Paraguay and Republic of Korea

IDB says LatAm must raise tax revenue, while Paraguay looks to keep low levies

Bnamericas Published: Friday, September 30, 2022
IDB says LatAm must raise tax revenue, while Paraguay looks to keep low levies

Governments in Latin America must strive to raise tax revenue in order to respond to demands for increased social spending, according to the Inter-Development Bank (IDB).

However, authorities in Paraguay are actually looking to keep tax rates low to attract more investment and promote economic growth.

“Political leaders must understand that increased spending to respond to social demands must be correlated with public revenue. Fiscal management is complex, especially as debt levels are rising, but our countries must establish a stable path for fiscal policy,” said Eric Parrado, the IDB’s chief economist and general manager of its research department. 

The bank expects debt levels across Latin America and the Caribbean (LAC) to remain above pre-pandemic levels in the medium term, at an average 73% of GDP, in the absence of meaningful fiscal reforms. 

This situation, alongside a slowdown in economic growth, creates a “very dangerous vicious circle, weak economic growth slows down poverty reduction and sows distrust towards the economic model,” Parrado warned during the 6th Korea-LAC Business Summit held in Seoul.

During the same panel, Paraguay’s deputy minister of investments and exports, Estefanía Laterza, instead argued that her country’s low tax rates were an advantage to attract investments and promote economic growth.

“This is not the time to put more weight on taxpayers' shoulders and we should rely more on the private sector’s participation,” she stated.

The Paraguayan government’s current fiscal efforts are focused on rebalancing debt and increasing the formalization of the tax system to cover more citizens. 

“We want people to be in the system first and then we’re going to discuss how to finance things,” she said.

In its 2023 budget bill, the government estimates that tax revenues will increase 9% next year, but the tax burden would remain at around 10.4% of GDP, the lowest in South America, due to “the public spending rationalization policy that we began in prior years, with clear restrictions on non-priority expenditures,” reads the statement introducing the bill.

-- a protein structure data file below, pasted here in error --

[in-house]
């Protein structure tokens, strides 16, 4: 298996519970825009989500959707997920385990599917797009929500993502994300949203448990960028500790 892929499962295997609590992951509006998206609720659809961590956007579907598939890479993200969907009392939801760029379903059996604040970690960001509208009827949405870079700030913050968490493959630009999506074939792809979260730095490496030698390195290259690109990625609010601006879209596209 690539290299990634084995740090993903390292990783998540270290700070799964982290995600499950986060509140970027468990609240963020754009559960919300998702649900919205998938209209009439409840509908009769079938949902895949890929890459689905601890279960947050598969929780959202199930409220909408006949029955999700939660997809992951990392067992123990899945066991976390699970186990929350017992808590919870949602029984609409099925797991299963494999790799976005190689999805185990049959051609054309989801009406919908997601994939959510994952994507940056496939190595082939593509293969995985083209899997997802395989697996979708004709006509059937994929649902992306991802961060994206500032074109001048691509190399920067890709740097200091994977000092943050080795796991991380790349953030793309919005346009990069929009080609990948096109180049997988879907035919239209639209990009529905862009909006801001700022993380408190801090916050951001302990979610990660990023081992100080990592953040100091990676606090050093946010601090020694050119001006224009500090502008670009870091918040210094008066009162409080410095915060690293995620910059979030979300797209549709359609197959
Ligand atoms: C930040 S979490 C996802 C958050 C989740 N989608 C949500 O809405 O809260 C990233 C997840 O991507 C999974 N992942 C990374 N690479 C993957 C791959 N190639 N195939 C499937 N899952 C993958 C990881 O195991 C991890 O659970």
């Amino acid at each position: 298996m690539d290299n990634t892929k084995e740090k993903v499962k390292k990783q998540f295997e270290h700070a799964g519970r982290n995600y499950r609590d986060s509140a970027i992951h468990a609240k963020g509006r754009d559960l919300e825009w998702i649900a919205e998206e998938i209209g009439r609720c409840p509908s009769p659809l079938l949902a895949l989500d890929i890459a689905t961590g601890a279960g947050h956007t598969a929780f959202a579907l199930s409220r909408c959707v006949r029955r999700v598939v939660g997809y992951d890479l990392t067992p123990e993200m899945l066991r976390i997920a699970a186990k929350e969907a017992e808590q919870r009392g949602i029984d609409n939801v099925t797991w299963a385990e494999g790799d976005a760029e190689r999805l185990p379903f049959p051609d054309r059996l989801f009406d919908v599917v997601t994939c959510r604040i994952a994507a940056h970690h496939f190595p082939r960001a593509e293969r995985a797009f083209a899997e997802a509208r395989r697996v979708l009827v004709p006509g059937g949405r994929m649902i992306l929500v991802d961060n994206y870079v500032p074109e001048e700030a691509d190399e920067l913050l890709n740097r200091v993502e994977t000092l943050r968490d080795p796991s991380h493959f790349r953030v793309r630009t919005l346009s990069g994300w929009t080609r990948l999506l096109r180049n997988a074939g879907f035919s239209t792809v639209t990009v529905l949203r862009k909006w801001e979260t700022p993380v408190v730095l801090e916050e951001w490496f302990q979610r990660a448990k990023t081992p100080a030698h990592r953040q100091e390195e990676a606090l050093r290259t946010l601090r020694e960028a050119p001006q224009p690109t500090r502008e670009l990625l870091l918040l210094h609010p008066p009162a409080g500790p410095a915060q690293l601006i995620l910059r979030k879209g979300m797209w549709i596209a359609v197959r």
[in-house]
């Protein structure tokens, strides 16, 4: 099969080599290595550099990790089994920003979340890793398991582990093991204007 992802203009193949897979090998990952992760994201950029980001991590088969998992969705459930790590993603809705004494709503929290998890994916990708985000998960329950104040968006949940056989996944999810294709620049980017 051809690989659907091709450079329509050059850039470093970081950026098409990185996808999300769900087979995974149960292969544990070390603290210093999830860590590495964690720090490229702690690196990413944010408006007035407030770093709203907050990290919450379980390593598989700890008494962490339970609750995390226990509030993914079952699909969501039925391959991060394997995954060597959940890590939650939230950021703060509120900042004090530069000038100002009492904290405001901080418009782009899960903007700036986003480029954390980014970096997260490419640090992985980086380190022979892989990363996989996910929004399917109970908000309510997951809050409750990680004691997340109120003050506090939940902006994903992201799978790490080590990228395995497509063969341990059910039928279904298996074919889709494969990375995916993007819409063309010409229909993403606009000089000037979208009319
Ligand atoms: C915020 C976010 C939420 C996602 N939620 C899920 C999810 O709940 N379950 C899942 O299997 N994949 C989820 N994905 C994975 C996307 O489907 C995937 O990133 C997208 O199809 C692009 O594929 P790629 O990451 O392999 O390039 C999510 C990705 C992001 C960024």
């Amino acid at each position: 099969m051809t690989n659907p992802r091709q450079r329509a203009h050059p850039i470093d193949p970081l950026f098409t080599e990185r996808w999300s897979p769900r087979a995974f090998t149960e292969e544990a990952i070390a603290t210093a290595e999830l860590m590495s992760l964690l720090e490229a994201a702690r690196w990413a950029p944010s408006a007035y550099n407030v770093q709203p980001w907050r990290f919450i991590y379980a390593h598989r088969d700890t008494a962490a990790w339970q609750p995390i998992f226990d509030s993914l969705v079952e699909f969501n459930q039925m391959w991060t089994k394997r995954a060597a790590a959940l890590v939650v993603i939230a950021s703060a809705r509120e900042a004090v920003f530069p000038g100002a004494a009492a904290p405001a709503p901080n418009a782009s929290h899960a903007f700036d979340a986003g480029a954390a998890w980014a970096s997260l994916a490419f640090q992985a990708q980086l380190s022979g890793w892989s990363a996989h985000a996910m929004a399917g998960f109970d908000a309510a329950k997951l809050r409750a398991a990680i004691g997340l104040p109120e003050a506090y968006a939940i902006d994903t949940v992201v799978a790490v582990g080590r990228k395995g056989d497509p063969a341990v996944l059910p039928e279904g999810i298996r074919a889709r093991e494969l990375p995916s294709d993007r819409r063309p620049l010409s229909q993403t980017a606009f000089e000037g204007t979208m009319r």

Despite this fiscal tightening, the public works ministry (MOPC) is calling on congress to increase the fiscal deficit target for 2023 to 2.3% of GDP from 1.3% in order to raise investments by US$200mn.

That figure involves projects that already have financing but which were not included in the budget bill.

At the same time, the MOPC is also pushing a US$1.5bn PPP agenda for infrastructure and seeking financing from multilateral lenders to finance infrastructure projects. 


On the sidelines of the conference, the IDB released a report identifying potential areas of economic cooperation between Latin America and the Caribbean and South Korea. 

Some of the areas that the bank points to as having potential include food security, clean energy development and climate change. 

"For instance, Korea could contribute significantly by utilizing its innovation system to bolster LAC’s attempts to harness new digital and microbial technologies to raise agricultural yields. On the other hand, LAC is the world’s largest net exporter of food and agricultural products. It is also one of the most productive, an opportunity to stabilize and reduce global food prices, which would be favorable for Koreans and others,” the report reads. 

In the case of energy, the bank highlighted that Korea passed the world’s first green hydrogen law, which with the country’s state-owned power utility KOGAS plans to invest US$27bn overseas by 2040 to establish generation facilities that produce green hydrogen. 

The IDB pointed out that Latin America and the Caribbean is one of the most competitive destinations for these investments because of the large areas of land available and generally abundant water. 

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